Happy (Kind Of) Independence Day

liberty bell w_fireworksWell, this is certainly a different kind of post for me. But this 4th of July celebration falls upon a week of much uproar over the Supreme Court ruling in Burwell v. Hobby Lobby. At the heart of the fall out is basically disagreement regarding individual rights and religious freedom. There have been plenty of posts dissecting, analyzing, supporting, castigating or otherwise blasting the decision. To be sure, there has been over-the-top fact-twisting rhetoric amid some calmer, knowledgeable and more insightful pieces on this decision. So much has been written so there is no need to add to that pot.

But the uproar over the case does make me reflect on what it says about where we are as a country. At the same time July 4th gives us opportunity to reflect on who we were established to be as a country. And I find the contrast kind of ironic.  Why do I say that? July 4th is a commemoration of colonists declaration of independence from Britain. It was a group of people who said no to government tyranny and its ability to rule over the conscience of the people.

We hold these truths to be self-evident, that all men are created equal, that they are endowed by their Creator with certain unalienable Rights, that among these are Life, Liberty and the pursuit of Happiness.–That to secure these rights, Governments are instituted among Men, deriving their just powers from the consent of the governed, –That whenever any Form of Government becomes destructive of these ends, it is the Right of the People to alter or to abolish it, and to institute new Government, laying its foundation on such principles and organizing its powers in such form, as to them shall seem most likely to effect their Safety and Happiness. Prudence, indeed, will dictate that Governments long established should not be changed for light and transient causes; and accordingly all experience hath shewn, that mankind are more disposed to suffer, while evils are sufferable, than to right themselves by abolishing the forms to which they are accustomed. But when a long train of abuses and usurpations, pursuing invariably the same Object evinces a design to reduce them under absolute Despotism, it is their right, it is their duty, to throw off such Government, and to provide new Guards for their future security.–Such has been the patient sufferance of these Colonies; and such is now the necessity which constrains them to alter their former Systems of Government. The history of the present King of Great Britain is a history of repeated injuries and usurpations, all having in direct object the establishment of an absolute Tyranny over these States. To prove this, let Facts be submitted to a candid world.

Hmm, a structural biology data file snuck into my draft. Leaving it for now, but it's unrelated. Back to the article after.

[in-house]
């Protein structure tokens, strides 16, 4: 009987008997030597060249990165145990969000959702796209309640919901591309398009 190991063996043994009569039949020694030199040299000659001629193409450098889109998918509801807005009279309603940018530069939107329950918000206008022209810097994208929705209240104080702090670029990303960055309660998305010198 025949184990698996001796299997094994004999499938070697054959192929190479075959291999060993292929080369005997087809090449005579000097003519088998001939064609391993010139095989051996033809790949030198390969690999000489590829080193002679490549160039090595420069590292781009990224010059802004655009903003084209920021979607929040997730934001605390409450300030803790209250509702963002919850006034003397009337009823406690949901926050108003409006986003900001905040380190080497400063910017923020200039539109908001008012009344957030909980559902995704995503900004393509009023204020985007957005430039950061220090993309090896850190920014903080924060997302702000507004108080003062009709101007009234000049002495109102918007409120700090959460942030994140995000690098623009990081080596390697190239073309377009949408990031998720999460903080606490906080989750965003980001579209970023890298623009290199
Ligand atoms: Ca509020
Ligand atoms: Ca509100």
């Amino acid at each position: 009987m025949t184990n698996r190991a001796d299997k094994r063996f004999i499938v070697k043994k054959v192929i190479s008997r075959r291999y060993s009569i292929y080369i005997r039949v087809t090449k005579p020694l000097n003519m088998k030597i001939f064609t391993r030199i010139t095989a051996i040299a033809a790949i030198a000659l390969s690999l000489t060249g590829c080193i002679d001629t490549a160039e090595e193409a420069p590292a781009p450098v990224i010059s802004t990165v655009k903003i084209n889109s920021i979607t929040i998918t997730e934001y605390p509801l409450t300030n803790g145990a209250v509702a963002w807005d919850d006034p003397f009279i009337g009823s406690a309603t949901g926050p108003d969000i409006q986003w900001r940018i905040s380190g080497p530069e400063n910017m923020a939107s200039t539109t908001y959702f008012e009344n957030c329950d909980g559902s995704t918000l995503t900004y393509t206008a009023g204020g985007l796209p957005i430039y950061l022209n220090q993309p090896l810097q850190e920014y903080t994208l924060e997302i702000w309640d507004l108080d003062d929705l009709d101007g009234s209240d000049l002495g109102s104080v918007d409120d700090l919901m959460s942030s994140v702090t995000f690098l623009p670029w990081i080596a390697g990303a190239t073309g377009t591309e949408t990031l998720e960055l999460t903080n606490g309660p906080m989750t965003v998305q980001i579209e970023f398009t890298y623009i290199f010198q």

As the precursor to the Constitution, the Declaration insisted that a country established on freedom must uphold that freedom at whatever costs, hence, the Revolutionary War. A close examination of the historical events that led up to establishment of this historic document reveals that “live, liberty and the pursuit of happiness” was not some kind of whatever makes us feel good happiness, but the ability to live as free citizens, engaged with free speech and free trade. To be sure, economics was at the heart of freedom. The colonists were saying no to government intrusion on commerce, no to taxation without representation and no to government monopolies that weakened the fabric of commerce. Religious liberty was also at the heart of freedom: the ability for citizens to not be controlled by government on how they were to worship and to not be coerced into decisions that violated their conscience, especially where commerce was involved.

We’ve come so far…

1) We have strayed away from our constitutional roots. The cry has been that religious freedom promotes intolerance and denial of healthcare (even though that isn’t true) and therefore is an evil imposed on citizens. Religious liberty seems to be so repulsive to many is something that should be expelled in favor of government mandates on how business should make decisions, even if it violates the conscience of business owners. This is just the opposite of what the colonists intended and pursued.

2) We have built a sense of entitlement. We have cried to the government give us more and if that’s not satisfactory then we promote special interest efforts to bend the will until we get what we want. If the founding fathers were alive today, I kept wondering what their reaction would be to the uproar about the right to have employers pay for certain drugs that a Christian conscience deems to violate the Creator.  I imagine some facepalms, grieved faces and maybe even some swear words. For some reason, we have placed a considerable weight of responsibility on the government to be all things to all people and provide for us whatever it is we think we need. The fabric of American government was supposed to release individual pursuit of happiness not be the source of it.

3) We have twisted the meaning of freedom. Well, I’ve already said that, but it bears repeating. Freedom had a particular context and intent. It was not an imposition on whatever we are against because we feel entitled to it, but to those unalienable rights endowed by the Creator. Having your employer pay for healthcare, while an excellent benefit, is not one of them.

Surely, there are significant events that led us to where we are and there are a lot of complexities.  And yes, we still enjoy freedoms that other countries do not. We can still say this is a great country. But the growing collective cry that screams for government tyranny makes this Independence Day feel not so independent.



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